Ardal O'Hanlon to star in Channel 4's London Irish

Wednesday 24th July 2013, 5:24pm

London Irish. Image shows from L to R: Ma (Tracey Lynch), Da (Ardal O'Hanlon). Copyright: Company Pictures.It's been revealed that Ardal O'Hanlon is to appear in new Channel 4 comedy London Irish.

The show, which is about 'a hard-drinking, hard-living ex-pat community of Northern Irish 20-somethings' living in London, has been written by Lisa McGee.

O'Hanlon has previously starred in sitcoms including Blessed, My Hero and, perhaps most notably, played the role of Dougal in Father Ted. In London Irish he will play the father of Conor and Bronagh, two of the main characters in the show. His wife in the programme will be played by Tracey Lynch (pictured, with O'Hanlon).

O'Hanlon has just finished filming his scenes for the sitcom. He says: "London Irish is a fresh, cheerfully outrageous, no-limits comedy. There isn't a taboo that goes unexplored. I'm delighted to play Da who's oblivious to all that. The writing is fearlessly funny and the cast ridiculously charismatic."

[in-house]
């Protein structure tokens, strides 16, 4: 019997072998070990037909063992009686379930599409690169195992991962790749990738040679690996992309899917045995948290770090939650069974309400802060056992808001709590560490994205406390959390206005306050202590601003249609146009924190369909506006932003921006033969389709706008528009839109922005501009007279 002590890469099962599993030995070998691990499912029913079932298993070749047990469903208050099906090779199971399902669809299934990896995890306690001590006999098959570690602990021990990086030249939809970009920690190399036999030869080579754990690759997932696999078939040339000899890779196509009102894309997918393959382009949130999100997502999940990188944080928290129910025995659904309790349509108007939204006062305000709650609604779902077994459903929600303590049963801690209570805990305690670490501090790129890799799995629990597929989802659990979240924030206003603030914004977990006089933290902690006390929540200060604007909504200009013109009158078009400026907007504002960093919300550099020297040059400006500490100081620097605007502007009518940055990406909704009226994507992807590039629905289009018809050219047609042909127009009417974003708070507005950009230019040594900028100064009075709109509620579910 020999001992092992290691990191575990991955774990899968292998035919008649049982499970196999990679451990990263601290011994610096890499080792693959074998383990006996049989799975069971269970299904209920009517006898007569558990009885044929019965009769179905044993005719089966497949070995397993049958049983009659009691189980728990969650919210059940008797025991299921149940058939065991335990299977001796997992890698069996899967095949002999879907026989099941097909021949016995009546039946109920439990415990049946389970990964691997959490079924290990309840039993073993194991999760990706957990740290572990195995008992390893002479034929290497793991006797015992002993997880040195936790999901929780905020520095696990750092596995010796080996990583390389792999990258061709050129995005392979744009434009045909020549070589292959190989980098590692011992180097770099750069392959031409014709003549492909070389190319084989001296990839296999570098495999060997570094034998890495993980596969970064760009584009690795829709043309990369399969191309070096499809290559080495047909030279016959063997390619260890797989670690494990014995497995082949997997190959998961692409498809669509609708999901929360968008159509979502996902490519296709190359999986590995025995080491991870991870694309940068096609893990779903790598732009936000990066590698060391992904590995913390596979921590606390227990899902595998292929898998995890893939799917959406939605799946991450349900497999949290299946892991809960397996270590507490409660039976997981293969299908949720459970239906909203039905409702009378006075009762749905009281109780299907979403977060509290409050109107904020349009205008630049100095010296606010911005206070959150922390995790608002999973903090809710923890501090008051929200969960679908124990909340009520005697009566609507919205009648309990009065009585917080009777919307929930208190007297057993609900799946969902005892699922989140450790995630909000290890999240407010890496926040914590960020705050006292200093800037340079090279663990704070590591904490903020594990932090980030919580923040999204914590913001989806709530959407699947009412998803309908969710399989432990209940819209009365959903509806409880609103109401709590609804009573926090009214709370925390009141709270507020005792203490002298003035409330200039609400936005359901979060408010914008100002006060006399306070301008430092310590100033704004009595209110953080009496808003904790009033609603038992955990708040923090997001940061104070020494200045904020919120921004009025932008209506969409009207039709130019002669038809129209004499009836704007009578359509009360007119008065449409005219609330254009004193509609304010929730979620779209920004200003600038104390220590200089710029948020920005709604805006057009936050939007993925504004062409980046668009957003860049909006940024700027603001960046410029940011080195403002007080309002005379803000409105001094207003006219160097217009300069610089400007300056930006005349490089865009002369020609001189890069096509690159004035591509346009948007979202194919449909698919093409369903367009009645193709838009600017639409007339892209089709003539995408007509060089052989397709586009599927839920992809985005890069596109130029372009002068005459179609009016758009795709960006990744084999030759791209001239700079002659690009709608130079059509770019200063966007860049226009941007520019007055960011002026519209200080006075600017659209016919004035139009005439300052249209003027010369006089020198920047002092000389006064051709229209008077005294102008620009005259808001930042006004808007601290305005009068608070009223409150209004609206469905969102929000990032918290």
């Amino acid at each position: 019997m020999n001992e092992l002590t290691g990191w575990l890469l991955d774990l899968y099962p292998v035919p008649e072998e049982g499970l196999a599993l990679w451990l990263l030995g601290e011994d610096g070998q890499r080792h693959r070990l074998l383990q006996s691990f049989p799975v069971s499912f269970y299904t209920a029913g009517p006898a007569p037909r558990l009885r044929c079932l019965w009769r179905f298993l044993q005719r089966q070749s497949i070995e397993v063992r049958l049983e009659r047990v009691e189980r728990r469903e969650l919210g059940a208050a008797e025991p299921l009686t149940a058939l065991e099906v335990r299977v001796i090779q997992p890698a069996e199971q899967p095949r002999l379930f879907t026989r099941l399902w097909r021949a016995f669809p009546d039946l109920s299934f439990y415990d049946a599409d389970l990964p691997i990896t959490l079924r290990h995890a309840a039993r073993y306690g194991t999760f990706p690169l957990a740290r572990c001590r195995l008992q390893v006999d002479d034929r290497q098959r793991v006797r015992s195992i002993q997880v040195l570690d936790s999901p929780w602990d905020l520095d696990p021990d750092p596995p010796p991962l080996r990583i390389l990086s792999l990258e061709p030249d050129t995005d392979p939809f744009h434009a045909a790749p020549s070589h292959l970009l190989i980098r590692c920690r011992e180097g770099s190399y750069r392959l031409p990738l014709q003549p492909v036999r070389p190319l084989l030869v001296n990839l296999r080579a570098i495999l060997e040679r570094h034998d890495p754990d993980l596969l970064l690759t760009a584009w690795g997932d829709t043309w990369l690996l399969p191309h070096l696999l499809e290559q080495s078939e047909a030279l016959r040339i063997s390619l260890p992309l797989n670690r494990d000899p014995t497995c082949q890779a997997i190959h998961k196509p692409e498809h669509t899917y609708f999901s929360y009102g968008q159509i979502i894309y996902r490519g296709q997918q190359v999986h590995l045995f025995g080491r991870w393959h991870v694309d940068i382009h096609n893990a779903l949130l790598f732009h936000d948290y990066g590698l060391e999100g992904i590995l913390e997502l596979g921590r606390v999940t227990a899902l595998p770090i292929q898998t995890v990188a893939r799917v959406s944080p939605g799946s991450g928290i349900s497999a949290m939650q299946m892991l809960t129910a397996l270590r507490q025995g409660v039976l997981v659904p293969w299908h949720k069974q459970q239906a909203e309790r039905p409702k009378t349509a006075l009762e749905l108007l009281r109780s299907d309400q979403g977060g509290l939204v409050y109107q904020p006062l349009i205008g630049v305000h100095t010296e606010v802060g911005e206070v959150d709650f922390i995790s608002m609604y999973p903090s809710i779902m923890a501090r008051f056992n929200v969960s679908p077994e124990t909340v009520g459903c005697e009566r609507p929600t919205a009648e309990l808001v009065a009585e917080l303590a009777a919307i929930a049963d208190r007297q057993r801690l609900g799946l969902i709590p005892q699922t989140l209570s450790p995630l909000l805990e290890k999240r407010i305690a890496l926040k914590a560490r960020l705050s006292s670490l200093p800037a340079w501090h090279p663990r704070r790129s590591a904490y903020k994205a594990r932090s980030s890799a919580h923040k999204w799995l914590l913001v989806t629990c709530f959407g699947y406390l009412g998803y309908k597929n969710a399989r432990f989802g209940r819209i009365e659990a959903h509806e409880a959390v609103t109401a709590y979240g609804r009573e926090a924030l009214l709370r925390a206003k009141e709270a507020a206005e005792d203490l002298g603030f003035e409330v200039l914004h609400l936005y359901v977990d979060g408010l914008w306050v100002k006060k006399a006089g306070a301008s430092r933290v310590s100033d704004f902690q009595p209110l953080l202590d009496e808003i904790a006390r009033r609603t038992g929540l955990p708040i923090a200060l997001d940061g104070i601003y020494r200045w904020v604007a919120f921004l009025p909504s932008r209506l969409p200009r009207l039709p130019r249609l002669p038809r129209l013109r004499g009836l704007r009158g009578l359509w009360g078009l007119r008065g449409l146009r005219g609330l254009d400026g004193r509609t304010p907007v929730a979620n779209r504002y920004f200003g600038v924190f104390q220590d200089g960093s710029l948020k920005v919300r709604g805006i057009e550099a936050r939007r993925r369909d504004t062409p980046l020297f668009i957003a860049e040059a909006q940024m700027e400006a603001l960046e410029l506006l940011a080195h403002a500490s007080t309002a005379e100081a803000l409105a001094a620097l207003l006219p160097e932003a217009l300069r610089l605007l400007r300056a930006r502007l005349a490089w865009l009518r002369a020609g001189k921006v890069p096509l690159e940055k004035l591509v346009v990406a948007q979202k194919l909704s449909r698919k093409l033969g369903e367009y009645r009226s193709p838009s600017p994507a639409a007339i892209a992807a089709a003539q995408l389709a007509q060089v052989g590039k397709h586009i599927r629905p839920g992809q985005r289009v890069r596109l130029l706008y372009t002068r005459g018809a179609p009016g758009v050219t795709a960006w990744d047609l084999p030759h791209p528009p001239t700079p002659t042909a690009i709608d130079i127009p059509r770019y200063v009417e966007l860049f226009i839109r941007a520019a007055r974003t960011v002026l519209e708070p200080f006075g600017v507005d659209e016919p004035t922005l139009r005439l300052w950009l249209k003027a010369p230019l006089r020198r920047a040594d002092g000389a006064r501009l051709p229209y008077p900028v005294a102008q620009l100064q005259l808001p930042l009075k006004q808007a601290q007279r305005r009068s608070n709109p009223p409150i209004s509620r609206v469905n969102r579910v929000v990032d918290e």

The four main members of cast are: Kerr Logan, playing Conor; Sinead Keenan as Bronagh; Kat Regan is Niamh; whilst Peter Campion will take on the role of 'Packy' (aka Patrick).

London Irish is described as a programme that follows four friends trying to navigate their way through London life, a tough task considering "they're too drunk to know where they're going, or remember where they've been. If there had been a plan, it wouldn't have been this. They have shit jobs, no money, and are surrounded by English people."

When it was announced in March, the show came under some criticism, with articles in The Huffington Post, The Mirror and The Independent questioning whether the show was 'racist' in its depiction of the capital's Irish population.

However, the controversy has since died down, with a Channel 4 spokesperson saying at the time: "London Irish is written by Derry-born Lisa McGee and is loosely based on her and her friends experiences of being Irish living in London, with a pinch of comedic exaggeration. It is a highly authored piece and not a generalisation of all Irish living in London."

Writer Lisa McGee says: "Ultimately, it's a show about young people, who value having the craic above everything else. The characters are children of the peace process, living in one of the greatest cities in the world and they want to have a good time. Yeah they're screwed up, they drink too much, they swear too much... but I really hope people watch the show and think, 'I don't half want a night out with that lot' and love watching these four characters as much as I love writing for them."

The six episodes of London Irish will be shown on Channel 4 in the autumn.

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